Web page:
In this paper, we focus on the estimation of conditional ”extreme” quantile of order . Here, the word ”extreme” means that tends to zero as goes to infinity, making kernel based estimators [15] non adapted. In the sequel, three situations are considered:

  • and ,

  • , and .

  • and ,

where denotes the largest integer smaller than . Let us highlight that, in the unconditional case, situations (S.1) and (S.3) with have already been examined by Dekkers and de Haan [11], the extreme case being considered in [21], Theorem 5.1. A summary of their results can be found in [13], Theorem 6.4.14 and Theorem 6.4.15. In situation (S.1), goes to 0 slower than and the point-wise estimation of the conditional extreme quantile relies on an interpolation inside the sample, since, from Proposition 2 below, is eventually almost surely smaller that the maximal observation in the slice . In such a situation, we propose to estimate by:

(2)

In the intermediate situation (S.2), estimator (2) can still be used, since for large enough, and thus the estimation relies on a conditional extreme value of the sample. Let us note that, if is not an integer, then implies . Otherwise, if is an integer, then condition is necessary to prevent the sequence from having two adherence values and from oscillating. In situation (S.3), goes to 0 at the same speed or faster than and the conditional extreme quantile is eventually larger than with positive probability . Thus, its estimation is more difficult since it requires an estimation outside the sample. We propose in this case to estimate by:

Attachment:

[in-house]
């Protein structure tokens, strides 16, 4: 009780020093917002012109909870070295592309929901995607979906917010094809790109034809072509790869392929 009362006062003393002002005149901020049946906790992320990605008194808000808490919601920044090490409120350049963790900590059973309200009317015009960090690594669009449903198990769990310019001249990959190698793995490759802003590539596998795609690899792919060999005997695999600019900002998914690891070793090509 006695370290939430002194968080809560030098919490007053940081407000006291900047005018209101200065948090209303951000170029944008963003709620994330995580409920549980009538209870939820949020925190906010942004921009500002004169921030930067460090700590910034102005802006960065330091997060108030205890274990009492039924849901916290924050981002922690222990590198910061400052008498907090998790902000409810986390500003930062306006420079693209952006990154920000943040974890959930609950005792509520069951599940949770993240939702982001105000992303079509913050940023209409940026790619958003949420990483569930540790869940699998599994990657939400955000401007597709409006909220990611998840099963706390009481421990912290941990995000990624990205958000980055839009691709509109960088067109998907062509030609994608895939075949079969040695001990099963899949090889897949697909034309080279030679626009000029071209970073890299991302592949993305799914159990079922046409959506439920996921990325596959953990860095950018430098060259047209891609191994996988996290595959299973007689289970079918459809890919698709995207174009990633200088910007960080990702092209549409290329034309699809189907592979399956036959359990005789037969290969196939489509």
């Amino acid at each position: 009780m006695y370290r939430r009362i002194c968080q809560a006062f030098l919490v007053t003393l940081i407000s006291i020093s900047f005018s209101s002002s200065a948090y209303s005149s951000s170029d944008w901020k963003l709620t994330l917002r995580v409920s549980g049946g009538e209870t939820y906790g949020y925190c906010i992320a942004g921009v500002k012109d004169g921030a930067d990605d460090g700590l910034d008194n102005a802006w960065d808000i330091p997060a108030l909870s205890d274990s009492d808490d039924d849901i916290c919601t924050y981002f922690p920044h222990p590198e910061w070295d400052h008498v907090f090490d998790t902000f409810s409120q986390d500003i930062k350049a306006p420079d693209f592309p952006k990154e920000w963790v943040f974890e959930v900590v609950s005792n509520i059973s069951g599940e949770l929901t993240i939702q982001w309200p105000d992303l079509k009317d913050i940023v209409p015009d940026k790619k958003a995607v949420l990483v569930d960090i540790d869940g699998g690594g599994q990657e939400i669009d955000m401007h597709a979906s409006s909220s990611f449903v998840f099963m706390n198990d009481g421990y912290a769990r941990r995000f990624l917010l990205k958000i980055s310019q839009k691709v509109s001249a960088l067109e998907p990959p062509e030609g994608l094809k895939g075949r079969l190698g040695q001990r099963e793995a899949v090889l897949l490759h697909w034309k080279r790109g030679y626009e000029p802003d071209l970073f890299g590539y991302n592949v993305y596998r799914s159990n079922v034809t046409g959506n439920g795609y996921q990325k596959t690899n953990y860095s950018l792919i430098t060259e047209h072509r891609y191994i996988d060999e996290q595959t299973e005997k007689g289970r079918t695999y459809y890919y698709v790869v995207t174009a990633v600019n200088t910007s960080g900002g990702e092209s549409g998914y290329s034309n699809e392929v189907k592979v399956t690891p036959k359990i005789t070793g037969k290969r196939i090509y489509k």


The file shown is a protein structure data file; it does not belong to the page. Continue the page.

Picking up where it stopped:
(3)

where satisfies (S.1) and is a point-wise estimator of the conditional tail index . Such estimators have been proposed both in the finite dimensional setting [2] and in the general case [20], see also paragraph 4.1 for some examples. Note that (3) is an adaptation of Weissman estimator [28] in the case where covariate information is available. The extrapolation is achieved thanks to the multiplicative term which magnitude is driven by the estimated tail index . As expected, the extrapolation is all the more important as the tail is heavy.

3 Main results

We first give some notations and conditions useful to establish the asymptotic distributions of our estimators. In the sequel, we fix and we assume:

  • The conditional quantile function

    is differentiable, the function defined by

    is continuous and such that

Assumption (A) controls the behavior of the log-quantile function with respect to its first variable. It is a sufficient condition to obtain the heavy-tail property (1), see for instance [5], Chapter 1. For all , let us introduce

The largest oscillation of the log-quantile function with respect to its second variable is defined for all as

Finally, let and . Our first result establishes a representation in distribution of the largest random variables of the sample , .

Proposition 1